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A new satire novel by a Pitt-Bradford writing professor reflects on COVID-19


Nancy McCabe’s newest novel revisits a strange time for higher education — the COVID-19 pandemic.

The professor of writing at the University of Pittsburgh at Bradford said she started writing “The Pamela Papers: A Mostly E-pistolary Story of Pandemic Academic Pandemonium” while faculty were trying to teach, meet and conduct their normal work through digital tools. The satiric novel was published by Outpost 19 on Feb. 6.

“The technology that enabled us to do our jobs also had the power to speed up the dehumanization of the workplace,” she said. That dilemma moved a friend to ask her, “What if the person on the other side of the computer was just a bot?”

Inspired by this idea, she began her satire of academic life in the pandemic. As her co-workers caught on, they sent her ideas to incorporate.

“Academia particularly lends itself to satire,” said McCabe, who also directs Pitt-Bradford’s writing program. “People are drawn to it by idealism, optimism and a belief in the power of education, but for many, a culture created by flawed human beings can seem irrational, egotistical and jarringly out of keeping with the values we hold.”

McCabe said she found writing “The Pamela Papers” during the pandemic cathartic. “I found solace in poking fun of things that were making me stressed and anxious. I found myself looking forward to the process, and when I was most stressed, I could turn to my manuscript and immediately start laughing.”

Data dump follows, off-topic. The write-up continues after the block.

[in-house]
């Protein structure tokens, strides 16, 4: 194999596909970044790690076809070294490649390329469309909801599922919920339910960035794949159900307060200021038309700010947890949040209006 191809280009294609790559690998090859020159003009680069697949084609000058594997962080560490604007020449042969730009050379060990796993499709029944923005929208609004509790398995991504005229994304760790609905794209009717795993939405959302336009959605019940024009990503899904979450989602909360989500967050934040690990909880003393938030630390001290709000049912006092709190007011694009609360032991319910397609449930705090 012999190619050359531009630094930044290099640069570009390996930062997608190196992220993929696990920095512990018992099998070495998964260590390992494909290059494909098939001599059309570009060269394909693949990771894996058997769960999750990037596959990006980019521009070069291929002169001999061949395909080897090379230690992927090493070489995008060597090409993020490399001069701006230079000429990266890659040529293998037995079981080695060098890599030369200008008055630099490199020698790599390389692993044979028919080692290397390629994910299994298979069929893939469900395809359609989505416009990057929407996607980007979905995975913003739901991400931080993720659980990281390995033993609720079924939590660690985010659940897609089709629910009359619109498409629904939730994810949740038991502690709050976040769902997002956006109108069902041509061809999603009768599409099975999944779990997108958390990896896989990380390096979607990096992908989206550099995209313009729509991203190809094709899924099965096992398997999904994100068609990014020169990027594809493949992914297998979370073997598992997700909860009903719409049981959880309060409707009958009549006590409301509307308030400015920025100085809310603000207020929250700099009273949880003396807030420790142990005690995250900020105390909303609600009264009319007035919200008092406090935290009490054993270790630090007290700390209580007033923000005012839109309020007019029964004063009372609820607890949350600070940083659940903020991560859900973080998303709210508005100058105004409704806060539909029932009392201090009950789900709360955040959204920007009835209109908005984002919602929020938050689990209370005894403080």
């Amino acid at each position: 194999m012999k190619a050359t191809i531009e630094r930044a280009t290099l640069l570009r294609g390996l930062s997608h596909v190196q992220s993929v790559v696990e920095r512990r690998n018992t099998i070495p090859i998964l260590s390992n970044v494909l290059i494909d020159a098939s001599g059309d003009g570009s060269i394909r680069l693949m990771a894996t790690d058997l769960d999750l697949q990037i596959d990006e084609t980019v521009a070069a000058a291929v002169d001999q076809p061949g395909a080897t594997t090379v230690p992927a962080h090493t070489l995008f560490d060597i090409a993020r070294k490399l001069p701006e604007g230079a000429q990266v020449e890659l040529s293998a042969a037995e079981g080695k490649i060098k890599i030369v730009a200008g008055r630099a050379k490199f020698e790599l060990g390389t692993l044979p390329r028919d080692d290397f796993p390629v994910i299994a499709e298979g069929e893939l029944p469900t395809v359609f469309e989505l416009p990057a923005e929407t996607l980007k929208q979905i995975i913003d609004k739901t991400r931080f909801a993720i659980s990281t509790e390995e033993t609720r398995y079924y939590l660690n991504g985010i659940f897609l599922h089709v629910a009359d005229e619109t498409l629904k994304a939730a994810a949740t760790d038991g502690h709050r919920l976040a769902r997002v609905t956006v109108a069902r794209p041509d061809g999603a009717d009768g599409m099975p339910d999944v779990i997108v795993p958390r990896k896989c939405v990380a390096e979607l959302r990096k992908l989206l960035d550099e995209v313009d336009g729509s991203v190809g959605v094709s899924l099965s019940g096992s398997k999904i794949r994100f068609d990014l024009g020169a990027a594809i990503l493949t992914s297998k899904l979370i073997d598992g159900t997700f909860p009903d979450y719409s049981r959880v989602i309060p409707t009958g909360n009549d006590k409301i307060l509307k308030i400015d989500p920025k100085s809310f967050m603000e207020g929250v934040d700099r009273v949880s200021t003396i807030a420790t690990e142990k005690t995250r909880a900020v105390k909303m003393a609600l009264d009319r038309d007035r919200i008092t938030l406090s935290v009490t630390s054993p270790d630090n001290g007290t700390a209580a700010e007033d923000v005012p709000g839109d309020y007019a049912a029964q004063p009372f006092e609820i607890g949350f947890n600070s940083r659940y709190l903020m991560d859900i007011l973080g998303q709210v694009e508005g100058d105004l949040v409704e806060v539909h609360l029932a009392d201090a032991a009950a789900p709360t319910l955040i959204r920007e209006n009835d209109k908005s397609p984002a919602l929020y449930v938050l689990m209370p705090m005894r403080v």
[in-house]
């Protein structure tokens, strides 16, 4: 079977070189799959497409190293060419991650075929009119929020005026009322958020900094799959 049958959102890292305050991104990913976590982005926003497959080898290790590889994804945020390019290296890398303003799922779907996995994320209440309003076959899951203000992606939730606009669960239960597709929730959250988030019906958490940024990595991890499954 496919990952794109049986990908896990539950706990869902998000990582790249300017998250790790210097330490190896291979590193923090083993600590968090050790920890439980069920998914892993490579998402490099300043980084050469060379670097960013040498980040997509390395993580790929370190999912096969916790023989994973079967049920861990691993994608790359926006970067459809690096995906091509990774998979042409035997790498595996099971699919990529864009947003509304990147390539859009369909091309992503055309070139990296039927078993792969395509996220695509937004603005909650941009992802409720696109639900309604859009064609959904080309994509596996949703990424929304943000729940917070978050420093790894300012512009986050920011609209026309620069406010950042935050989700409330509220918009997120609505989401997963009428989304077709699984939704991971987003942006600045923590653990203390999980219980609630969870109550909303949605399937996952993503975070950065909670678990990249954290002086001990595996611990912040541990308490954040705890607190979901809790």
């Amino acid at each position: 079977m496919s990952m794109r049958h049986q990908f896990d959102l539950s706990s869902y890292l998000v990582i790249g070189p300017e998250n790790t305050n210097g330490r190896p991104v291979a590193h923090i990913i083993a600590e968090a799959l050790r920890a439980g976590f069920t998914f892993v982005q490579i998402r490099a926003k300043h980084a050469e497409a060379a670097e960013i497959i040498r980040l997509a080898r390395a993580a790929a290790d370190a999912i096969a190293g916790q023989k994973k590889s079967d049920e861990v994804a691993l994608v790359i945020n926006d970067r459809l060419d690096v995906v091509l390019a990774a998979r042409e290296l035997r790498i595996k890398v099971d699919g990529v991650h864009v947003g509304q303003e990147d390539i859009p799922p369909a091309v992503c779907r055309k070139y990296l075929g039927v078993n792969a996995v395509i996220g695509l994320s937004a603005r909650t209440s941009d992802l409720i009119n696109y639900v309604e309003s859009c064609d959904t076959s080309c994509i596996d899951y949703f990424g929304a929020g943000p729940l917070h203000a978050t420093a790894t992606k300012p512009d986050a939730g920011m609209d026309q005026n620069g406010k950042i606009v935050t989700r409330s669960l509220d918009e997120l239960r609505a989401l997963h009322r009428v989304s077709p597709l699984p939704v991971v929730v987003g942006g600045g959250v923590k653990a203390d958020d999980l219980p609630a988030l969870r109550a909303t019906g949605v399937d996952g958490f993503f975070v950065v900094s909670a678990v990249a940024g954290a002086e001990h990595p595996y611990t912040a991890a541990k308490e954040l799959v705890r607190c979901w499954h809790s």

The book is written in the form of a variety of documents — emails, Zoom chats, a resume, a word cloud, accreditation guidelines, Pamela’s to-do lists and more.

“I began by composing fake emails exaggerating real life to highlight things that felt ridiculous,” she said. “And then I tried to figure out how the entire story might be told through a variety of documents. It was a fun distraction, something that could be written in bits and pieces between Zoom classes and meetings.”

This is McCabe’s eighth book. A ninth, the middle grade novel “Fires Burning Underground,” is to be published in 2025. The recipient of a Pushcart Prize and a PA Council on the Arts fellowship, her work has been recognized ten times on Best American notable lists. Along with her role at Pitt-Bradford, McCade teaches in the low-residency creative writing graduate program at Spalding University.


— Kimberly Weinberg